My staff and spreadsheet users will tell you that any time I build a spreadsheet, there are always shaded cells on the grid. I preach that "Green means go", and make sure that any cell they enter data in has a green background. I also use blue backgrounds for "update these sometimes" cells, like tax rates. If cells are left with no colouring, though: everyone here knows that they should be left alone.
Often, I have a few data entry cells or blocks on multiple worksheets. While this follows good spreadsheet design principles, it does have a bit of a side effect: When you print the worksheets, the green backgrounds print as well. While they're great for telling the user where to input data manually, it's distracting when you are looking at a printed (presentation version) of your data or report. So the question you may be asking is what can we do about it?
We could create a full new report that essentially duplicates what we've got, but then it's both a maintenance headache and performance hit. Instead, we can use a conditional format to hide the colour on the cells when we go to print the sheet.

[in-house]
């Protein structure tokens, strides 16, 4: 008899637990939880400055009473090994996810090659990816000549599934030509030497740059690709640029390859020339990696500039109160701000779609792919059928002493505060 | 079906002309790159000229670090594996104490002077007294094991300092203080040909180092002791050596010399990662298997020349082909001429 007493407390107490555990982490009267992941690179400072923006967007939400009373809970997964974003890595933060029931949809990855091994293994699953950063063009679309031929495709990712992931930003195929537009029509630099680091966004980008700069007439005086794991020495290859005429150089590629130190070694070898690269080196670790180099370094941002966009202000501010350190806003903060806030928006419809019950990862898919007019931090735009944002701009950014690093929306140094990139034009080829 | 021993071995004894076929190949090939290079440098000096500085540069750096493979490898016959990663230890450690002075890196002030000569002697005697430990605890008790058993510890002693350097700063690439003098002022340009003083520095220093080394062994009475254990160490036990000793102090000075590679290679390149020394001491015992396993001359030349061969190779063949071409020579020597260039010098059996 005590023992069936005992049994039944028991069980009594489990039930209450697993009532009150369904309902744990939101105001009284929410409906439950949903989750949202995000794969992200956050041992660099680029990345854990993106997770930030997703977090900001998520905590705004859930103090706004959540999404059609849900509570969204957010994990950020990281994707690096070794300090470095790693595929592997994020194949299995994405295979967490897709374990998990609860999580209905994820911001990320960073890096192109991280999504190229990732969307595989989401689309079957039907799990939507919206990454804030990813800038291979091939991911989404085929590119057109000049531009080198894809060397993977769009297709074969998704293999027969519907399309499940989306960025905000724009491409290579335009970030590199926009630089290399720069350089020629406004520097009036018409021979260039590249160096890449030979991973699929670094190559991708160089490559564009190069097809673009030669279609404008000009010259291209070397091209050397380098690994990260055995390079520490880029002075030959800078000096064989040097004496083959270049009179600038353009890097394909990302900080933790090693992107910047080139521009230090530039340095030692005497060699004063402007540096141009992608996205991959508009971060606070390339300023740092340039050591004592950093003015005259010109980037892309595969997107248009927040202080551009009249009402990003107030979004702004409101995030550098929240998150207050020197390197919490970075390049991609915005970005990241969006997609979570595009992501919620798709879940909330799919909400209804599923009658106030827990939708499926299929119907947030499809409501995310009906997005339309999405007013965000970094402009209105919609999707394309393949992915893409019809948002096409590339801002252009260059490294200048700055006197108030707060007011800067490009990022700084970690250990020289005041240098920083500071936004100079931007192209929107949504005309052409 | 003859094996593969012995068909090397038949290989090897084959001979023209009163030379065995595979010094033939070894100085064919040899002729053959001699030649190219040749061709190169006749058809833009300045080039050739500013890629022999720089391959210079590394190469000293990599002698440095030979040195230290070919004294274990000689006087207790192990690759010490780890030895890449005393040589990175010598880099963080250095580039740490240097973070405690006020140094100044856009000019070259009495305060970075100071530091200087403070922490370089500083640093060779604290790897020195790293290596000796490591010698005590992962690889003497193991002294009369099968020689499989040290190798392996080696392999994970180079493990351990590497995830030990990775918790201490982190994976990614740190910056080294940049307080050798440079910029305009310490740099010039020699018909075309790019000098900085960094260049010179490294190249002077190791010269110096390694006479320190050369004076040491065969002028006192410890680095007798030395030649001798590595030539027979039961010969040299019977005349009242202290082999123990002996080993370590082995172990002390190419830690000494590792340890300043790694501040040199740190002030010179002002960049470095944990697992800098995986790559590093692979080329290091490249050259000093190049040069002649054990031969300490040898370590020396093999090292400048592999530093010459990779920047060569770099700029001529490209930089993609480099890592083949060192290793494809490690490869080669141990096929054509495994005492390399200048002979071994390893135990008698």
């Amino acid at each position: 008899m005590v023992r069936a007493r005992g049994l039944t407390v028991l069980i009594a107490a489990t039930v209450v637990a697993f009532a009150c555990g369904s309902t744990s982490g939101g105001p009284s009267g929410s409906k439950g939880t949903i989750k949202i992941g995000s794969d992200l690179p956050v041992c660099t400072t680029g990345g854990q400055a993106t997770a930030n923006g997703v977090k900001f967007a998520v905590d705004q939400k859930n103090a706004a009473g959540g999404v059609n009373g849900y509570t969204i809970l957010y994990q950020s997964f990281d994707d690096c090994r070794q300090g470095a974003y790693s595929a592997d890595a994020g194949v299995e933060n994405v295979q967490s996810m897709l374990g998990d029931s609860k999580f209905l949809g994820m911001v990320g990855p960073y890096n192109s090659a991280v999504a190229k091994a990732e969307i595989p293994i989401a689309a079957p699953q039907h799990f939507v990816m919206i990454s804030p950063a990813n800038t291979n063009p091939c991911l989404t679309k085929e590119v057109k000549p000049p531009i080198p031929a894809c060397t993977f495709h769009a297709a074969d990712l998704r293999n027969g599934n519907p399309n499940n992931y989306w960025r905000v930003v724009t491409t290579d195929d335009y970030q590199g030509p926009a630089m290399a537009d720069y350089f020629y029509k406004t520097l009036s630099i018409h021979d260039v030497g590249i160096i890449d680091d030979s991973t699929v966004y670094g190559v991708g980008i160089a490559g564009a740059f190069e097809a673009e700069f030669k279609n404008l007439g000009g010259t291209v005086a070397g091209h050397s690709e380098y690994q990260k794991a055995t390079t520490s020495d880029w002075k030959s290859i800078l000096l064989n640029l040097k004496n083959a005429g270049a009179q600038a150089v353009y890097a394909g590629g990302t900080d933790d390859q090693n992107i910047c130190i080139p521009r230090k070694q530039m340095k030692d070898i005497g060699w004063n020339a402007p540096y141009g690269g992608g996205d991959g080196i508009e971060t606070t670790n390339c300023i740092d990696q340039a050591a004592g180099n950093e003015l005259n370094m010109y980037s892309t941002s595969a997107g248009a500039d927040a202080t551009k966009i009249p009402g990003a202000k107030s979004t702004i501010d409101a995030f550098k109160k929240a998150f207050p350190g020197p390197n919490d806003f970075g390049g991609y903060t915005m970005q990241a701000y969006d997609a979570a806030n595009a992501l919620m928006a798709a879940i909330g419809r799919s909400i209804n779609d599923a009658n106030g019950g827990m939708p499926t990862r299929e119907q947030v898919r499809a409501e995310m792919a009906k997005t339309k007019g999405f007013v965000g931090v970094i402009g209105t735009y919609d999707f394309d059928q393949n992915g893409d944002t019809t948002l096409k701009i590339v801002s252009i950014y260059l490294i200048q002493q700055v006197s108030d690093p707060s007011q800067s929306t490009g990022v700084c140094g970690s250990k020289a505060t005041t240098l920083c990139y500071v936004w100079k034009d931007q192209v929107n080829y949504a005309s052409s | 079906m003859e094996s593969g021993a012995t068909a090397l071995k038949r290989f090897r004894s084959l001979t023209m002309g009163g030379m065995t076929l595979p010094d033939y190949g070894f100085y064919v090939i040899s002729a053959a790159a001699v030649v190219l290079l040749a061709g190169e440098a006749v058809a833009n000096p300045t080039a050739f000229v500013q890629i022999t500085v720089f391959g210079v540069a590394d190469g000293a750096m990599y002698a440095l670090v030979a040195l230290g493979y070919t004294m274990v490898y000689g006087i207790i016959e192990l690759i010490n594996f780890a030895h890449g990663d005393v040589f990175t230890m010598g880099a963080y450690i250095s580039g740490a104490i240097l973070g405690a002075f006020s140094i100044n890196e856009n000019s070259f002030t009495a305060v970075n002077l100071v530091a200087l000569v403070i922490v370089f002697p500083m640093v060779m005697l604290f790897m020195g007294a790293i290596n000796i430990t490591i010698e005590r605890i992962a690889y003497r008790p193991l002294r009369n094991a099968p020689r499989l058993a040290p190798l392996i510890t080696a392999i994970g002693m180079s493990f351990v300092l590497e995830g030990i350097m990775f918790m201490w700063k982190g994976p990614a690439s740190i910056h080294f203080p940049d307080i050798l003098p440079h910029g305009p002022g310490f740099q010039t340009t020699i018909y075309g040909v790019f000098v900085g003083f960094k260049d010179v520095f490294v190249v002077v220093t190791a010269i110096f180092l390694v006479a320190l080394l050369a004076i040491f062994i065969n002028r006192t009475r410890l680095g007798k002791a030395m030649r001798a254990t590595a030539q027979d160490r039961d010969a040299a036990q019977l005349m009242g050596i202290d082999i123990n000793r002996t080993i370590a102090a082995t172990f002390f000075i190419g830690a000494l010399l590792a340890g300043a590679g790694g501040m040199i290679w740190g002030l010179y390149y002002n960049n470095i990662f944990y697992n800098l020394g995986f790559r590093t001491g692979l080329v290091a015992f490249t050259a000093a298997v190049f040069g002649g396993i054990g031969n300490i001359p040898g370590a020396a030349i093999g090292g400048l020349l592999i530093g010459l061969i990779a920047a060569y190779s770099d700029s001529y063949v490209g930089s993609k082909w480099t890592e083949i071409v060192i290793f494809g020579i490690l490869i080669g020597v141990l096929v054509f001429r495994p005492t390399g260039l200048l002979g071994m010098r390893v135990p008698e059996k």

This is actually really easy, if it weren't for the fact that you probably want to do it automatically. That involves dipping into some VBA. If you're not comfortable working with VBA though, read on anyway. You can still do the setup for this and control it manually.
This article illustrates three things:
•If you don't know VBA, you should learn it
•There should be a Workbook_AfterPrint event in VBA
Step 1: Setting up the Control Point
The first thing to do is create a cell to control what mode the workbook is in. i.e. Printing Mode or Working mode. There's lots of ways to do this. In our files we always set up a worksheet dedicated to being a "Control Panel", and it's there that I would set a cell on that worksheet to hold a "Yes" or "No" value:
As you can see, this approach can be used to drive a few other things as well, such as dates for column headers, the type of data pulled from a PivotTable and more.)
If you're wondering why not True/False values, we used Yes/No as it's more readable to others if they have to work with the spreadsheet.
Step 2: Name the Range